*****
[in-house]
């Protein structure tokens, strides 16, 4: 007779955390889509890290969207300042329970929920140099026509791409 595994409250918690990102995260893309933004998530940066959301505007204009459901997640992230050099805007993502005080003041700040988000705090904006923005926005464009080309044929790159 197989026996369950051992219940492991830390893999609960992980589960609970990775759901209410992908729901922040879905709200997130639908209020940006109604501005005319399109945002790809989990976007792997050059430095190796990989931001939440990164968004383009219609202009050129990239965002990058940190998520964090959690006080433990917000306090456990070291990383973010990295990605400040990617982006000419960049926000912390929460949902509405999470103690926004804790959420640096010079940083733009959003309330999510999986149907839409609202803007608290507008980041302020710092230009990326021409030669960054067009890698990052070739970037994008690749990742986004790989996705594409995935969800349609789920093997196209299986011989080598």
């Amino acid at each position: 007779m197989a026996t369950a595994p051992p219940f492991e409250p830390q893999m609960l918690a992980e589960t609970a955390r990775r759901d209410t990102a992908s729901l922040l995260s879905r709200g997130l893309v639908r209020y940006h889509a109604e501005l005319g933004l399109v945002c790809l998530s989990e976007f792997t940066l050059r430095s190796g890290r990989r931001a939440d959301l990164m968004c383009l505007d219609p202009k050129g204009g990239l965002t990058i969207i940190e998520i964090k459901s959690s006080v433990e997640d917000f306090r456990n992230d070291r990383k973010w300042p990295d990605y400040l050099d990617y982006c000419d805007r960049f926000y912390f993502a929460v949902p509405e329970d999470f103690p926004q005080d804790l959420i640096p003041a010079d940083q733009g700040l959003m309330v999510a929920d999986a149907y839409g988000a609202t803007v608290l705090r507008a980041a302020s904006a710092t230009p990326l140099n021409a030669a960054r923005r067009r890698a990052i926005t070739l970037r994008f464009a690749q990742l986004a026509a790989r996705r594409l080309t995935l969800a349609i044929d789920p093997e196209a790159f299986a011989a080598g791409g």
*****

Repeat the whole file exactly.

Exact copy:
[in-house]
């Protein structure tokens, strides 16, 4: 007779955390889509890290969207300042329970929920140099026509791409 595994409250918690990102995260893309933004998530940066959301505007204009459901997640992230050099805007993502005080003041700040988000705090904006923005926005464009080309044929790159 197989026996369950051992219940492991830390893999609960992980589960609970990775759901209410992908729901922040879905709200997130639908209020940006109604501005005319399109945002790809989990976007792997050059430095190796990989931001939440990164968004383009219609202009050129990239965002990058940190998520964090959690006080433990917000306090456990070291990383973010990295990605400040990617982006000419960049926000912390929460949902509405999470103690926004804790959420640096010079940083733009959003309330999510999986149907839409609202803007608290507008980041302020710092230009990326021409030669960054067009890698990052070739970037994008690749990742986004790989996705594409995935969800349609789920093997196209299986011989080598």
């Amino acid at each position: 007779m197989a026996t369950a595994p051992p219940f492991e409250p830390q893999m609960l918690a992980e589960t609970a955390r990775r759901d209410t990102a992908s729901l922040l995260s879905r709200g997130l893309v639908r209020y940006h889509a109604e501005l005319g933004l399109v945002c790809l998530s989990e976007f792997t940066l050059r430095s190796g890290r990989r931001a939440d959301l990164m968004c383009l505007d219609p202009k050129g204009g990239l965002t990058i969207i940190e998520i964090k459901s959690s006080v433990e997640d917000f306090r456990n992230d070291r990383k973010w300042p990295d990605y400040l050099d990617y982006c000419d805007r960049f926000y912390f993502a929460v949902p509405e329970d999470f103690p926004q005080d804790l959420i640096p003041a010079d940083q733009g700040l959003m309330v999510a929920d999986a149907y839409g988000a609202t803007v608290l705090r507008a980041a302020s904006a710092t230009p990326l140099n021409a030669a960054r923005r067009r890698a990052i926005t070739l970037r994008f464009a690749q990742l986004a026509a790989r996705r594409l080309t995935l969800a349609i044929d789920p093997e196209a790159f299986a011989a080598g791409g």